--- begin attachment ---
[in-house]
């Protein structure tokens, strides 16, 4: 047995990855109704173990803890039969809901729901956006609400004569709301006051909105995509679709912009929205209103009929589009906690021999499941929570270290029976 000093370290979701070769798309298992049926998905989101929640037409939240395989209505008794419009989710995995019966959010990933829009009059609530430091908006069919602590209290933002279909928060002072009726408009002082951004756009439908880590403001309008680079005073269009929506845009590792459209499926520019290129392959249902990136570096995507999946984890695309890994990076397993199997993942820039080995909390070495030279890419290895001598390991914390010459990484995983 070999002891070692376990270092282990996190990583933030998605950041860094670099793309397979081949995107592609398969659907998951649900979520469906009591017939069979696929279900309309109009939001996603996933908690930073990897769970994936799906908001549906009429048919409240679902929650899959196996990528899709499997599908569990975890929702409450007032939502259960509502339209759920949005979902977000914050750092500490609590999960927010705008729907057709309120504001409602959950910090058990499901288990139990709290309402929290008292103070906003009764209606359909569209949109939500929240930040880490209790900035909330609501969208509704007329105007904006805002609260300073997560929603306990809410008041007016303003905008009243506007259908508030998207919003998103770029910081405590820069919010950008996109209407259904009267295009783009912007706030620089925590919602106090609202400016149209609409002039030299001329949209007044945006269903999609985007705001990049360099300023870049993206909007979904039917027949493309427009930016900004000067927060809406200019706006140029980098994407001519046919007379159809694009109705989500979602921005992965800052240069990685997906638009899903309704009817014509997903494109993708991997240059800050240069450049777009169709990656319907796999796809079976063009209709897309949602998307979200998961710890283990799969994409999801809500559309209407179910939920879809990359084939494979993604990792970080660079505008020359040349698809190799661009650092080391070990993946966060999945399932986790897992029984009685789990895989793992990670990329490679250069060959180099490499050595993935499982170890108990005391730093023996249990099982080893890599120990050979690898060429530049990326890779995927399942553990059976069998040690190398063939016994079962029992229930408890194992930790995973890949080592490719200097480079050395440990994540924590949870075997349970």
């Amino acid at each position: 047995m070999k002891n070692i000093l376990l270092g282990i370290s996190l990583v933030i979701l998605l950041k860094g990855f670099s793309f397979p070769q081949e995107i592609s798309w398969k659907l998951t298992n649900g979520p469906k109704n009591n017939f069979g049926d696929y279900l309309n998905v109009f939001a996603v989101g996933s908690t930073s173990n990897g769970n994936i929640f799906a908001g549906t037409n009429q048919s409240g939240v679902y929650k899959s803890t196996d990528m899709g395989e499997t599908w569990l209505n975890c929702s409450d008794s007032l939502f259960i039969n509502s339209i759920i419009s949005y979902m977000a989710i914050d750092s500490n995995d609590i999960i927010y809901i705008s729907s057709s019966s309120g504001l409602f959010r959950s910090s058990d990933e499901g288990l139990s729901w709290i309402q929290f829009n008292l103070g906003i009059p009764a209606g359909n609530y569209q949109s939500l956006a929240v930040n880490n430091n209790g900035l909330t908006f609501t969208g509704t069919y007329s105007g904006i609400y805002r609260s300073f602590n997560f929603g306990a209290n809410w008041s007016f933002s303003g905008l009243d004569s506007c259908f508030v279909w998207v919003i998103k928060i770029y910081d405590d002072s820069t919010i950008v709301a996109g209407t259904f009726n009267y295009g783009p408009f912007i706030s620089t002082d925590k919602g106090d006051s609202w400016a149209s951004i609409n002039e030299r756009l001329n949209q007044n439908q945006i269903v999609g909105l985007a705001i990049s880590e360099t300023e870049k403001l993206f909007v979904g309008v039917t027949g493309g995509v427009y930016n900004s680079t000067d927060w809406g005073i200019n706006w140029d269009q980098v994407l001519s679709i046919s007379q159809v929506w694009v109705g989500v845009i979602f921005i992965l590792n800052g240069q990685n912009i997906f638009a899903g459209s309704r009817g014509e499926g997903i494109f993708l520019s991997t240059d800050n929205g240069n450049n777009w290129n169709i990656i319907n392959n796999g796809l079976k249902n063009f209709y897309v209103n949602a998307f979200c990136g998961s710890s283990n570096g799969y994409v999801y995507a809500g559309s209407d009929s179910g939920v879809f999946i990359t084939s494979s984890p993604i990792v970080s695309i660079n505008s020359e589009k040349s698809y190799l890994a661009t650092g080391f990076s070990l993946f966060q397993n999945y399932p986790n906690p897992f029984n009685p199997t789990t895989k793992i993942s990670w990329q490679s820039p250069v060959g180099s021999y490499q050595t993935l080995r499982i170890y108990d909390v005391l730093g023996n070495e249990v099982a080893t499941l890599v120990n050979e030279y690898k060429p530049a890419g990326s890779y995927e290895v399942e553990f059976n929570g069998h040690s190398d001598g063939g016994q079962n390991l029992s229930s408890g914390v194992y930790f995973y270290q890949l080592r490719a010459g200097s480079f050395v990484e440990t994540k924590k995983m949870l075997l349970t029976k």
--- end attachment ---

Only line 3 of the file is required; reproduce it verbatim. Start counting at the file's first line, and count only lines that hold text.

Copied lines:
């Amino acid at each position: 047995m070999k002891n070692i000093l376990l270092g282990i370290s996190l990583v933030i979701l998605l950041k860094g990855f670099s793309f397979p070769q081949e995107i592609s798309w398969k659907l998951t298992n649900g979520p469906k109704n009591n017939f069979g049926d696929y279900l309309n998905v109009f939001a996603v989101g996933s908690t930073s173990n990897g769970n994936i929640f799906a908001g549906t037409n009429q048919s409240g939240v679902y929650k899959s803890t196996d990528m899709g395989e499997t599908w569990l209505n975890c929702s409450d008794s007032l939502f259960i039969n509502s339209i759920i419009s949005y979902m977000a989710i914050d750092s500490n995995d609590i999960i927010y809901i705008s729907s057709s019966s309120g504001l409602f959010r959950s910090s058990d990933e499901g288990l139990s729901w709290i309402q929290f829009n008292l103070g906003i009059p009764a209606g359909n609530y569209q949109s939500l956006a929240v930040n880490n430091n209790g900035l909330t908006f609501t969208g509704t069919y007329s105007g904006i609400y805002r609260s300073f602590n997560f929603g306990a209290n809410w008041s007016f933002s303003g905008l009243d004569s506007c259908f508030v279909w998207v919003i998103k928060i770029y910081d405590d002072s820069t919010i950008v709301a996109g209407t259904f009726n009267y295009g783009p408009f912007i706030s620089t002082d925590k919602g106090d006051s609202w400016a149209s951004i609409n002039e030299r756009l001329n949209q007044n439908q945006i269903v999609g909105l985007a705001i990049s880590e360099t300023e870049k403001l993206f909007v979904g309008v039917t027949g493309g995509v427009y930016n900004s680079t000067d927060w809406g005073i200019n706006w140029d269009q980098v994407l001519s679709i046919s007379q159809v929506w694009v109705g989500v845009i979602f921005i992965l590792n800052g240069q990685n912009i997906f638009a899903g459209s309704r009817g014509e499926g997903i494109f993708l520019s991997t240059d800050n929205g240069n450049n777009w290129n169709i990656i319907n392959n796999g796809l079976k249902n063009f209709y897309v209103n949602a998307f979200c990136g998961s710890s283990n570096g799969y994409v999801y995507a809500g559309s209407d009929s179910g939920v879809f999946i990359t084939s494979s984890p993604i990792v970080s695309i660079n505008s020359e589009k040349s698809y190799l890994a661009t650092g080391f990076s070990l993946f966060q397993n999945y399932p986790n906690p897992f029984n009685p199997t789990t895989k793992i993942s990670w990329q490679s820039p250069v060959g180099s021999y490499q050595t993935l080995r499982i170890y108990d909390v005391l730093g023996n070495e249990v099982a080893t499941l890599v120990n050979e030279y690898k060429p530049a890419g990326s890779y995927e290895v399942e553990f059976n929570g069998h040690s190398d001598g063939g016994q079962n390991l029992s229930s408890g914390v194992y930790f995973y270290q890949l080592r490719a010459g200097s480079f050395v990484e440990t994540k924590k995983m949870l075997l349970t029976k």